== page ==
FIG. 14 illustrates an example for merging a hierarchy of categories of an updated schema with a hierarchy of categories of a customized schema to produce a hierarchy of categories of a merged schema according to an embodiment of the present invention.

FIG. 15 illustrates an example merge of the attributes of the categories of two schemas according to an embodiment of the present invention.

FIG. 16 illustrates a second example of merging the attributes of the categories of two schemas where the attributes of the children of a merged category are changed according to an embodiment of the present invention.

FIG. 17 illustrates a third example of merging the attributes of the categories of two schemas where the attributes of the children of a merged category are changed according to an embodiment of the present invention.

FIG. 18 illustrates merging the linked objects of two schemas consistent with the present invention.

FIG. 19 illustrates a computer system according to an embodiment of the present invention.

DETAILED DESCRIPTION

Methods and apparatuses are presented for merging an updated schema and a customized schema. Each schema may be comprised of categories organized by a hierarchy. The hierarchy may define relationships between categories. The updated schema and customized schema may be used as decision trees by a CRM application. An updated schema may be received. Each path from a root of the hierarchy of the customized schema may be compared with paths of the updated schema. If a path does not have a corresponding path in the updated schema, then the path may be added to the updated schema by adding those categories of the path of the customized schema to the updated schema that are not present in the updated schema.

An Embodiment of Merging

FIG. 2 illustrates a method for merging an updated schema and a customized schema. The method may begin at step 202 with receiving a updated schema. This may be a hospital receiving a schema as part of a computer system. The method may continue at step 204 with comparing each path from a root of the hierarchy of the customized schema with paths of the updated schema and if a path does not have a corresponding path in the updated schema, then adding the path to the updated schema by only adding those categories of the path of the customized schema to the updated schema that are not present in the updated schema. FIG. 3 illustrates one embodiment of merging. Customized schema 320 with root 325 (FIG. 3A) is merged with updated schema 340 with root 345 (FIG. 3C) to generate the merged updated schema 360 with root 365 (FIG. 3D). FIG. 1A illustrates the schema that was customized to generate customized schema 320 and that was updated to generate updated schema 340. The paths 330 FIG. 3B are compared with the updated schema 340 and if a path 330 does not have a corresponding path in the updated schema 340, then adding the path to the merged updated schema 365 by only adding those categories of the path of the customized schema 320 to the merged updated schema 365 that are not present in the updated schema 340. For example, the path 330.1 is compared with the updated schema 340, but since it is has a corresponding path in the updated schema 340 no new categories created. Paths 330.2 and 330.4 are similarly compared with the updated schema 340 and no new categories are created. Path 330.3 is compared with the customized schema 340 and since category citizen wealthy 302.7 is not in the updated schema 340 it is added to the merged updated schema 360. In this way, the merged updated schema 360 is generated as illustrated in FIG. 3D with each path from a root of the customized schema to each category of the customized schema preserved in the merged schema, and wherein paths with the same sequence of categories in the customized schema and the updated schema are merged into one path in the merged schema.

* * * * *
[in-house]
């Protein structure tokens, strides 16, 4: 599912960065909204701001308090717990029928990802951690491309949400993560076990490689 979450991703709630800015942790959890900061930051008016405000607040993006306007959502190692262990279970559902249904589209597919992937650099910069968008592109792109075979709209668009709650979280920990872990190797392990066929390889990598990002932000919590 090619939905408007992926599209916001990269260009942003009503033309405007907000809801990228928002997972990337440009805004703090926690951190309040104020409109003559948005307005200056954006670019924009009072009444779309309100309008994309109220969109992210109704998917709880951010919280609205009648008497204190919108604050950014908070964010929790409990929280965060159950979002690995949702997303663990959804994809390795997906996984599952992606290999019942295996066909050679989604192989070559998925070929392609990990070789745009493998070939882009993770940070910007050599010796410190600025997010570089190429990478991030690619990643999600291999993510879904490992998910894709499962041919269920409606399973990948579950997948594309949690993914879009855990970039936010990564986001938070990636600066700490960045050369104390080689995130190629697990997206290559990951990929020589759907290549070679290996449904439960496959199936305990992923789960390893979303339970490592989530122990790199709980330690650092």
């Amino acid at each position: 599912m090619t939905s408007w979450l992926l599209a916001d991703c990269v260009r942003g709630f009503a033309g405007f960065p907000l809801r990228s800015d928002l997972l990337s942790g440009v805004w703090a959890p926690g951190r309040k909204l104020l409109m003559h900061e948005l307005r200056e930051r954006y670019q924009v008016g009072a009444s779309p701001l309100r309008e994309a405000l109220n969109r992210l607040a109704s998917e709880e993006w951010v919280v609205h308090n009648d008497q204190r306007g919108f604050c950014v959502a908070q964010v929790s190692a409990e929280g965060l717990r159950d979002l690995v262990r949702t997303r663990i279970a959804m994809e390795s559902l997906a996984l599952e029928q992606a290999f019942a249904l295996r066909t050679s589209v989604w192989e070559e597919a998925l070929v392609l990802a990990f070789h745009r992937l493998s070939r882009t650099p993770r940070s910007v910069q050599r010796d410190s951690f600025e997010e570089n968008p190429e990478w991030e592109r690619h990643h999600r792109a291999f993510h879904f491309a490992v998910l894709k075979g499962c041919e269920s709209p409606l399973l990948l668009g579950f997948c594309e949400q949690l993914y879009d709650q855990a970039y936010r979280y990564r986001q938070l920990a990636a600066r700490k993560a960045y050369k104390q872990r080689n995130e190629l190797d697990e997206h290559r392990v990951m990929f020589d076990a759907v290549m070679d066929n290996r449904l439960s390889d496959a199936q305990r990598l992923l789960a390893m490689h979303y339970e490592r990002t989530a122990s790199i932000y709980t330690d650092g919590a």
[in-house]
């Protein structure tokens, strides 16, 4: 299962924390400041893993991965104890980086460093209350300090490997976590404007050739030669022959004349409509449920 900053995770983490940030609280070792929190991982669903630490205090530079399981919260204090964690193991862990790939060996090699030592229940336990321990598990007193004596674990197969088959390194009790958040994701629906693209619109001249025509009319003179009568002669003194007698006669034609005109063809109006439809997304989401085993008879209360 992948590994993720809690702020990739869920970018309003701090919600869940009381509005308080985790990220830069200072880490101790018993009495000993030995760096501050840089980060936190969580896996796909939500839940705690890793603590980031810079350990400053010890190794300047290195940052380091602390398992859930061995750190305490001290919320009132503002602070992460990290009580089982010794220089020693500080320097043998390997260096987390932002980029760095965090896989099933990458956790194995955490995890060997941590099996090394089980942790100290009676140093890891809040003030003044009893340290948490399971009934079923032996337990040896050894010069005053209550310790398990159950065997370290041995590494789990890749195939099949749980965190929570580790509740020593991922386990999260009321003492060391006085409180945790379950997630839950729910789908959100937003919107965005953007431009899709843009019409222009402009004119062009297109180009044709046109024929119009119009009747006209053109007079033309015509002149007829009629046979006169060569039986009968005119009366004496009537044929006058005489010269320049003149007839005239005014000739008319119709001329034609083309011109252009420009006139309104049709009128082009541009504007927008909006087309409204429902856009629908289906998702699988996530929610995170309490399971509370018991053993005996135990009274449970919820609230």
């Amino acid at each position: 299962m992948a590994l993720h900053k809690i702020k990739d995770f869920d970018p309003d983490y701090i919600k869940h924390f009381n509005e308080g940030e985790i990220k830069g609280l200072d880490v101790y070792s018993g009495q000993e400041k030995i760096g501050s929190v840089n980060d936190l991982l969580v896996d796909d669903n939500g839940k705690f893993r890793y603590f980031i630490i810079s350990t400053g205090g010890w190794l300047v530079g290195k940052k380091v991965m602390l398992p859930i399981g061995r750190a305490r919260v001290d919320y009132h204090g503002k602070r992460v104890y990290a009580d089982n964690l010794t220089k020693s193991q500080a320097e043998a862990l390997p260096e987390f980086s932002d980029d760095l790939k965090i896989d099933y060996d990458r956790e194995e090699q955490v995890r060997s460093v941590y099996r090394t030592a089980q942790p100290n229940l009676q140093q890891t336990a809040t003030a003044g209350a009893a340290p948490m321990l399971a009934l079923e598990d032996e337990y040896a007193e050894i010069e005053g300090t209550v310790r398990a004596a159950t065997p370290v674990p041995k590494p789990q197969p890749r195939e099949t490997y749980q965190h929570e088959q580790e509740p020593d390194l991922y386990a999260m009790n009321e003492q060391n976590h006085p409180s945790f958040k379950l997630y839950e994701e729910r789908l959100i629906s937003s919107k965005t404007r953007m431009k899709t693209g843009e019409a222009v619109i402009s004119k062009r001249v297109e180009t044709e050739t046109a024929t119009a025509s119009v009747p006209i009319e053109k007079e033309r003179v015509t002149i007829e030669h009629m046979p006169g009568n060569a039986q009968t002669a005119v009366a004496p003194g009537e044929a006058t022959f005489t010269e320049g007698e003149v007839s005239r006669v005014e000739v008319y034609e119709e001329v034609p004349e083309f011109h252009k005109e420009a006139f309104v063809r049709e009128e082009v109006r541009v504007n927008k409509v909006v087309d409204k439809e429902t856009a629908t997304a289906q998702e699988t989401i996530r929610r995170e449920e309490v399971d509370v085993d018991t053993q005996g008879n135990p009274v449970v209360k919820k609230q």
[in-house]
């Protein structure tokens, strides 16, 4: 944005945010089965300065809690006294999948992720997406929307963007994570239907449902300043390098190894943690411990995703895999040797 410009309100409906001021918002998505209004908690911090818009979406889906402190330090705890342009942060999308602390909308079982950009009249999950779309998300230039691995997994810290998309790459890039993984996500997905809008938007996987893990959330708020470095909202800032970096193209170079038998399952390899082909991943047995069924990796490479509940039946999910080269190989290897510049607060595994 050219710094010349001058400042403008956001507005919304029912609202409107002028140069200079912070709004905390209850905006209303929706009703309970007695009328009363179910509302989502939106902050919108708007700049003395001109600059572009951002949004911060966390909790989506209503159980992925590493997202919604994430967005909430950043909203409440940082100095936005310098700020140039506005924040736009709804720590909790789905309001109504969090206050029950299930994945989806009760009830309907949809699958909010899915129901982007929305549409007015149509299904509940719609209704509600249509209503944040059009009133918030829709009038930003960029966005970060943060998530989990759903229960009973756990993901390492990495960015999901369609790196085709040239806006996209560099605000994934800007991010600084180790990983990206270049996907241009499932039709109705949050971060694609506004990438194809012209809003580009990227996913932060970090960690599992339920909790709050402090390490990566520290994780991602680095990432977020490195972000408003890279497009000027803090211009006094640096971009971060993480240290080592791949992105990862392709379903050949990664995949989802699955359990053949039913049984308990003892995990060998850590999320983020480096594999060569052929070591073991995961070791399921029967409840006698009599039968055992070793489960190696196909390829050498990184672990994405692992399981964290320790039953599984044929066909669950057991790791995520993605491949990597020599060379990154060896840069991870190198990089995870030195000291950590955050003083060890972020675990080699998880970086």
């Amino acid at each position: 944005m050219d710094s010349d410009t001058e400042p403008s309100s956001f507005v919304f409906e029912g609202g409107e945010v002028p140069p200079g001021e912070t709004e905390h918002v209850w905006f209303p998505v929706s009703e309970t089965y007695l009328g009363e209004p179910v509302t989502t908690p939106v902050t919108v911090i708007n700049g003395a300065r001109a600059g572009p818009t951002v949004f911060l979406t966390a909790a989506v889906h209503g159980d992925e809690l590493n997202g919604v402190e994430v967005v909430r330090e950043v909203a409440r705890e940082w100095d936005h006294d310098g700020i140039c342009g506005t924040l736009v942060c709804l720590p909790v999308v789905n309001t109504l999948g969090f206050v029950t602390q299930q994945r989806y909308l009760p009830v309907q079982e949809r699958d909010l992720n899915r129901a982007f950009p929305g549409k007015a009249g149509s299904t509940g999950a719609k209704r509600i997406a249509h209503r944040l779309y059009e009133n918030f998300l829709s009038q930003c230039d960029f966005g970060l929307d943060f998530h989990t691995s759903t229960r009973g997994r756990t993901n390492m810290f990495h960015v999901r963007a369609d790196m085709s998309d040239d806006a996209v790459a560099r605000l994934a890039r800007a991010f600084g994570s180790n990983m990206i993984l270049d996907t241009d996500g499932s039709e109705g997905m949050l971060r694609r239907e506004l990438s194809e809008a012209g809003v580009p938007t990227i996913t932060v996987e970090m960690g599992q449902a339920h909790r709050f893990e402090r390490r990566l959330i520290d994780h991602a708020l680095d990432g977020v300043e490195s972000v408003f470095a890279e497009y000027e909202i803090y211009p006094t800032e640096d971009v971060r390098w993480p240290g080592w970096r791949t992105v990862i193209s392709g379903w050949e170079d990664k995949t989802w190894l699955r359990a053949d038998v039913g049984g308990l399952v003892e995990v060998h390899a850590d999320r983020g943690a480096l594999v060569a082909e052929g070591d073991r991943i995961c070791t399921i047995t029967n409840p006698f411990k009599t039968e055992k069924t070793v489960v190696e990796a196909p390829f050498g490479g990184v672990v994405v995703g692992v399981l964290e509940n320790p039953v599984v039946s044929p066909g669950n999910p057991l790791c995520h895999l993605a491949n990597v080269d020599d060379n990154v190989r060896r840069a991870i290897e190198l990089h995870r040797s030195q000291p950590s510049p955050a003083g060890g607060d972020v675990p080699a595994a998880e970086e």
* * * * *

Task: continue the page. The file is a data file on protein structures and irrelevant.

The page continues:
Optionally, the method may continue at 206 with inconsistencies found. Inconsistencies are discussed below. Optionally, if inconsistencies are found, the method may continue at 208 with prompting a user to make manual changes to correct inconsistencies. The software system may provide an editor for a user to make manual changes one of the schemas to correct inconsistencies. Optionally, the method may return to the step of comparing 208. The method may end with having generated a merged schema 360. The merged schema 360 may then include the customizations and the updates to the schema of FIG. 1A and may be used by the computer system. For example, a hospital customer relationship management system may use the merged schema 360 to calculate a patient's billing responsibility.

An Embodiment of Schemas in a Customer Relationship Management Application (CRM)

FIG. 4 illustrates an over-view of a method of importing and merging two schemas 400. The flow begins at 402 with a service provider 401, which may be a software developing company, creating original schema for a customer 403. Original schema may be part of a software system such as a billing system. The flow continues at 404 with the service provider 401 sending original schema to a customer 403. The customer 403 may be a county hospital. The flow continues at 406 with the customer 403 receiving original schema. This may be the service provider 401 installing software on the customer's computer system. The flow continues at 408 with the customer 403 customizing original schema to fit the customer's particularly needs so that original schema becomes customized schema. The flow continues at 410 with the service provider 401 updating original schema so that original schema becomes an updated schema. The service provider 401 may update original schema as part of a continuing effort to meet customers' needs with new versions of software. The flow continues at 412 with the service provider 401 sending updated schema to the customer 403. The flow continues at 414 with customer 403 importing the updated schema. The service provider 401 may send a computer readable medium which includes the updated schema, or the updated schema may be downloaded from the internet. The customer 403 may execute updates to the software that includes the updated schema. The flow continues at 416 with merging customized schema into updated schema to form a merged schema. The merged schema includes the changes to original schema made by the customer 403 (customizing original schema to customized schema) and the changes to original schema made by the service provider 401 (updating original schema to updated schema). Alternatively, a merge operation may be performed that does not alter the updated schema, but yields a new merged schema that is a copy of the updated schema. Merging updated schema and customized schema may be complicated because customized schema and updated schema may have different attributes and may be used by many software programs. Alternatively, customized schema could be sent to the service provider 401 and merged with the updated schema on the service provider's computer system, and then the merged schema may be sent to the customer 403.